The 2004 Phillies, the last team managed by Larry Bowa, were out of the race with a week to go. In that same season, 20-year-old prized prospect Cole Hamels dazzled the organization in spring training, striking out Derek Jeter, Alex Rodriguez and Tony Clark, but was limited to four games with the Clearwater Threshers with elbow soreness.
Hamels made his major league debut 2 years later and the Phillies had been relevant in the playoff race in each of his first six seasons. Despite being on the outside looking in during his seventh year, Hamels sure hasn't looked like someone who has lost interest or intensity.
Hamels retired the first 10 batters he faced on Sunday and Carlos Ruiz banged out three hits as the Phillies took a 4-1 win over the Miami Marlins.
Hamels limited the Fish to one run on five hits in seven innings. He walked one and struck out eight, setting a new personal best for strikeouts in a season.
Hamels, 91-60 in his career, finished with 216 strikeouts in 215 1/3 innings. He was 17-6 with a 3.05 ERA in 31 starts, averaging seven innings in those starts.
But after finishing his own season, the next three games the Phillies play in Washington likely will be the last baseball Hamels watches until he reports to Camp Clearwater this winter.
"Probably if I'm bored," Hamels said of watching a postseason he won't participate in for the first time since his rookie season. "I think when you don't make it, you have a sense of bitterness. You really don't want to follow it as closely."
When the Phillies made their unexpected run at a wild-card berth in September, when they reeled off a 17-10 record, Hamels was at the forefront of their surge. But in a season where almost everything that could go wrong did go wrong - Ryan Howard breaking a toe by dropping a lead pipe on his foot Thursday, for example - Hamels was the model of consistency.
He finished the season similar to how he started it. In the last 2 months, Hamels went 6-1 with a 2.58 ERA, never allowing more than three earned runs in a game. In his first nine starts of 2012, Hamels went 7-1 with a 2.17 ERA, also never allowing more than three earned runs in a start.
In between, Hamels signed a 6-year, $144 million contract extension - the richest in Phillies history - to stick with a team he believes will resume making regular appearances in the playoffs again in 2013.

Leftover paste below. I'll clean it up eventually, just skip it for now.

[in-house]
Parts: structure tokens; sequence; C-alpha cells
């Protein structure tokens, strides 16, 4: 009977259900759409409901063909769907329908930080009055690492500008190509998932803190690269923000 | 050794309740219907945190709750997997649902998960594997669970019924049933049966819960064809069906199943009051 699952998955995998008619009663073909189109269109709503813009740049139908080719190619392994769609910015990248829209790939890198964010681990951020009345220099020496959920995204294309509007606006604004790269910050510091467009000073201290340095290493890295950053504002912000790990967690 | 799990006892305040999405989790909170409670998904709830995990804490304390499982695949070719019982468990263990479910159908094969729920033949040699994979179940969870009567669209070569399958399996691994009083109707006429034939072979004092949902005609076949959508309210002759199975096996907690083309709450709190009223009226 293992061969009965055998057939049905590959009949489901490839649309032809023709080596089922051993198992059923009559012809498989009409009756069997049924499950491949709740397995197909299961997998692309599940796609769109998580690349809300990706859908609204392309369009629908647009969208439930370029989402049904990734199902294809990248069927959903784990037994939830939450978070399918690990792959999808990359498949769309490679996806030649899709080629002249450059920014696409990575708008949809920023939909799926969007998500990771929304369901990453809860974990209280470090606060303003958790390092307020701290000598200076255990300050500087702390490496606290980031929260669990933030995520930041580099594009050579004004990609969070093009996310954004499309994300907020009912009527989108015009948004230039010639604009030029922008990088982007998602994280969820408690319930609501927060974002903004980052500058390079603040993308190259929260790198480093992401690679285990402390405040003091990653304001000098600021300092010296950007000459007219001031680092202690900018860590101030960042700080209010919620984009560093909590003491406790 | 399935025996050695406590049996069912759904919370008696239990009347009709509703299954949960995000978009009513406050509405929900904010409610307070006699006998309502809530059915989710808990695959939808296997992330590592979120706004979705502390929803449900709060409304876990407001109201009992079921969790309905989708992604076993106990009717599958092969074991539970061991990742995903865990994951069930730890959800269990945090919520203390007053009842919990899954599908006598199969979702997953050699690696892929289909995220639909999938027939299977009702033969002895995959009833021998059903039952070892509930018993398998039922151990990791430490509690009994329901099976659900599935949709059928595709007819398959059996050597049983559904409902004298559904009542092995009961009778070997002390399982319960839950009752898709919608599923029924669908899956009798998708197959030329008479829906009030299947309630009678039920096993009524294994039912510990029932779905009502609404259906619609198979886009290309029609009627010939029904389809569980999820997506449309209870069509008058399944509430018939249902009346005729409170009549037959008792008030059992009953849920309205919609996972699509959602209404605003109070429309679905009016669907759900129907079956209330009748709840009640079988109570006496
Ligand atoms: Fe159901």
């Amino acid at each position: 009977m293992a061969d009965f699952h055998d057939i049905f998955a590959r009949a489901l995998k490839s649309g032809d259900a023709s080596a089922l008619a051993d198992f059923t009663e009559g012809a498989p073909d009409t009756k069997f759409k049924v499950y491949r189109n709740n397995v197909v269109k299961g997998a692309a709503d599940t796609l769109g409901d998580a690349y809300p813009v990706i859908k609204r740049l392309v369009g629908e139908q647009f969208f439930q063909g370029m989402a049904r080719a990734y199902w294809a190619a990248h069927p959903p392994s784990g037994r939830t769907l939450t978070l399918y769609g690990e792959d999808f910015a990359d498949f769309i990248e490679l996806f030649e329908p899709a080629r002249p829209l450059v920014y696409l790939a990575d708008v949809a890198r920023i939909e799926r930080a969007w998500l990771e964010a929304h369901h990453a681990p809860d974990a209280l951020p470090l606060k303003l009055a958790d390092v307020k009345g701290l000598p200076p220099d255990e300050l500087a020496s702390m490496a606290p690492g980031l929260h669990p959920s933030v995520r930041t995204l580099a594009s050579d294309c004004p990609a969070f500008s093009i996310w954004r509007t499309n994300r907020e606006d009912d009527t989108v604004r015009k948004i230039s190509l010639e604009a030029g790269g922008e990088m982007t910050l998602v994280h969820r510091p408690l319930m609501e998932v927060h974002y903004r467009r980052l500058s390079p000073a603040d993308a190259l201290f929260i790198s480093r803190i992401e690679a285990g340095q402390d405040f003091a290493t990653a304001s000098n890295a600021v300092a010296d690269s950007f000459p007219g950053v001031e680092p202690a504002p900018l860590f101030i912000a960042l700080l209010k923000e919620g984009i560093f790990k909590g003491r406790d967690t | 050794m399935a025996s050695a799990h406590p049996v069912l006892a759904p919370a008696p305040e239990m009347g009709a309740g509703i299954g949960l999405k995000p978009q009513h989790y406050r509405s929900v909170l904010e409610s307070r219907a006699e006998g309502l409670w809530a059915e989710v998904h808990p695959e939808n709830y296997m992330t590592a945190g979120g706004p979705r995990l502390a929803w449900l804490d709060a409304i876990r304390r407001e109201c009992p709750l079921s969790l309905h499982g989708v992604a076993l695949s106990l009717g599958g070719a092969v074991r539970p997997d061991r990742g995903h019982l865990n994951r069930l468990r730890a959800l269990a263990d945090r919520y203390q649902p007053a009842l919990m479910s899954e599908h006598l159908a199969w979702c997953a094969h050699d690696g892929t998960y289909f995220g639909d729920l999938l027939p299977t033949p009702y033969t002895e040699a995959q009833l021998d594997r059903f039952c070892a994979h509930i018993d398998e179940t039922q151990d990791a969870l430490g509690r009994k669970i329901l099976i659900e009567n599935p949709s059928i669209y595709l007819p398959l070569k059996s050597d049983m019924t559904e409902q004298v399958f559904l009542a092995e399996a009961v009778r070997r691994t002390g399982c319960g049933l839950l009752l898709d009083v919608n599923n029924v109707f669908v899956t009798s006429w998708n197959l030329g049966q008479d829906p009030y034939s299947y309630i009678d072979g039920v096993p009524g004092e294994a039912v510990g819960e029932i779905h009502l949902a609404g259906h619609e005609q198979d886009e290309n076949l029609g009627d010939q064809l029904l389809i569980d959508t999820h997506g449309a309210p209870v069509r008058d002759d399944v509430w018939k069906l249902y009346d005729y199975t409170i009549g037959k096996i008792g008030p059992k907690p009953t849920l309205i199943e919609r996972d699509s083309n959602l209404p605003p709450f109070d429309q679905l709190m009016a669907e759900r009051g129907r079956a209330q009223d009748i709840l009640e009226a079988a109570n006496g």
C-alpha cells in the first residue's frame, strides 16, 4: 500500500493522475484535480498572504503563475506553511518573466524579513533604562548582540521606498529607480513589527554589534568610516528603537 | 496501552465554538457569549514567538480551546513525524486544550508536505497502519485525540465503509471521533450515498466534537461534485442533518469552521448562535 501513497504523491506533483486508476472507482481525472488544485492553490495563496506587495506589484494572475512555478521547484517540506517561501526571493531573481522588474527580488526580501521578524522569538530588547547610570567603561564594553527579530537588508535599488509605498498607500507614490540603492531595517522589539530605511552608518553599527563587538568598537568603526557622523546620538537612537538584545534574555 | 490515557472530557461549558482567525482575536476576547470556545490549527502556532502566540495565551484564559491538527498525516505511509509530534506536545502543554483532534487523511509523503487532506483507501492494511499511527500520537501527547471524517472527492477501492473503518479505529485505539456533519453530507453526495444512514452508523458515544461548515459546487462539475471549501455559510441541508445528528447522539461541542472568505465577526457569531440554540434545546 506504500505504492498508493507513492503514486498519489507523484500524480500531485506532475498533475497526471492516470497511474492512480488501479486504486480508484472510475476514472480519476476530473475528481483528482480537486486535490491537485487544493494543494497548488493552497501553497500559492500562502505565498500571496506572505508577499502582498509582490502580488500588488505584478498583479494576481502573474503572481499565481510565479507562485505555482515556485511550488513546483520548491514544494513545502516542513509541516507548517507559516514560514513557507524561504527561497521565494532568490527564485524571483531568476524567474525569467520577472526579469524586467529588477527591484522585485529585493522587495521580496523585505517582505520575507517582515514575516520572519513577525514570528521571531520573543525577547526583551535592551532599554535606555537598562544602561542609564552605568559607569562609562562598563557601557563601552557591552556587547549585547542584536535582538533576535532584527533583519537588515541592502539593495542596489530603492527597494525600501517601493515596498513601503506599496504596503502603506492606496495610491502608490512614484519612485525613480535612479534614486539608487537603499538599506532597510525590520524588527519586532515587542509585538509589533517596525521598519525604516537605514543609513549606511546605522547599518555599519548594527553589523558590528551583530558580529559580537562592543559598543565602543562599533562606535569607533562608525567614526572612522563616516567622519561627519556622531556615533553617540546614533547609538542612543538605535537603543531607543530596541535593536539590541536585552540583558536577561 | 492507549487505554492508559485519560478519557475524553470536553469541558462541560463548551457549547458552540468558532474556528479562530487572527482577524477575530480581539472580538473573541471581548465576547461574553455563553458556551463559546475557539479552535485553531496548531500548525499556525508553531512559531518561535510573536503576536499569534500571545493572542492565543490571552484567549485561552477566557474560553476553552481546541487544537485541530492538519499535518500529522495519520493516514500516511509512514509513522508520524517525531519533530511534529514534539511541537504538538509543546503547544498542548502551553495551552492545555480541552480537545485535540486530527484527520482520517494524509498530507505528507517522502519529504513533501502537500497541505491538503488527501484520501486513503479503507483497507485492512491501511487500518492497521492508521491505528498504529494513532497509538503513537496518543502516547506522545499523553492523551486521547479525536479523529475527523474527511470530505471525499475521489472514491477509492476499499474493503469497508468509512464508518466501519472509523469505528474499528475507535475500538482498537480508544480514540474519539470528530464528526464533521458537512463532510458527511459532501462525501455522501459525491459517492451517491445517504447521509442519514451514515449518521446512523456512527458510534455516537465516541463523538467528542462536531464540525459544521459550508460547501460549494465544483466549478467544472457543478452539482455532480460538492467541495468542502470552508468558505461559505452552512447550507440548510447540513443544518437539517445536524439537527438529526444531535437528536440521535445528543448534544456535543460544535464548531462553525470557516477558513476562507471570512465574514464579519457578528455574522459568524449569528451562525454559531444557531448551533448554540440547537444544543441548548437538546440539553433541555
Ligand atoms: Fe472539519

"I'm happy with the direction I'm going; that's kind of the selfish way you look at it," Hamels said. "But I'm happy I'm going to be on this team. I like all of the possibilities that we have. Knowing guys are going to be healthy next year, knowing I'm going to be here for a long time and that I can focus on what I want to do on the mound."
If you're upset with the way the Phillies' season is ending, imagine how much worse it could have been if Hamels was hitting the free-agent market next month.
"I like it the way it is," manager Charlie Manuel said.
With many of his core teammates aging (Roy Halladay) or becoming injury-plagued (Howard, Utley), Hamels represents the most hope going forward. In the last three seasons, Hamels has gone 43-26 with a 2.97 ERA. Take away his mulligan of a 2009 season and Hamels is 72-41 with a 3.07 ERA since his first, full major league season in 2007.
"I like being consistent," said Hamels, who finished in the top five in the NL in wins, strikeouts and innings and eighth in ERA. "At the same time, the numbers, they can be better. And I'd rather be consistent on a better basis more than anything. There's always improvement. When you improve, then you want to stick to numbers in that category, in the top echelon of guys."
Hamels has plenty of time to do that and win his first Cy Young Award, too. He doesn't turn 29 until December.
"I realize there could be quite a bit more," Manuel said. "That's what got him a good [contract]. That's what got him the future he has with us."
It's a future that makes dealing with the present a little more pleasant for Manuel, and for Phillies fans, too.
Contact Ryan Lawrence at firstname.lastname@example.org.